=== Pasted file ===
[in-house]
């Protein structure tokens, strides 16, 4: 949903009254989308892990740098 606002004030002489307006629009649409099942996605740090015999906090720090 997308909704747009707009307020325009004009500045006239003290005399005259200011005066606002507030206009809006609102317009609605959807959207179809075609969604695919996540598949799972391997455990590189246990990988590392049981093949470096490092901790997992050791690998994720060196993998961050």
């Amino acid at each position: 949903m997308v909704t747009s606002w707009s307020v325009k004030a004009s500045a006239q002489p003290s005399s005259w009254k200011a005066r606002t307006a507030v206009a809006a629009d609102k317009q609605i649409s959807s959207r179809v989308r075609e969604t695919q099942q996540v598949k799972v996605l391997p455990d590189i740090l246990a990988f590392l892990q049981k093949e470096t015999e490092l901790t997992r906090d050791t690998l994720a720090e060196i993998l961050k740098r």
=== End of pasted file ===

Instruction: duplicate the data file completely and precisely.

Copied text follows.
[in-house]
């Protein structure tokens, strides 16, 4: 949903009254989308892990740098 606002004030002489307006629009649409099942996605740090015999906090720090 997308909704747009707009307020325009004009500045006239003290005399005259200011005066606002507030206009809006609102317009609605959807959207179809075609969604695919996540598949799972391997455990590189246990990988590392049981093949470096490092901790997992050791690998994720060196993998961050």
């Amino acid at each position: 949903m997308v909704t747009s606002w707009s307020v325009k004030a004009s500045a006239q002489p003290s005399s005259w009254k200011a005066r606002t307006a507030v206009a809006a629009d609102k317009q609605i649409s959807s959207r179809v989308r075609e969604t695919q099942q996540v598949k799972v996605l391997p455990d590189i740090l246990a990988f590392l892990q049981k093949e470096t015999e490092l901790t997992r906090d050791t690998l994720a720090e060196i993998l961050k740098r």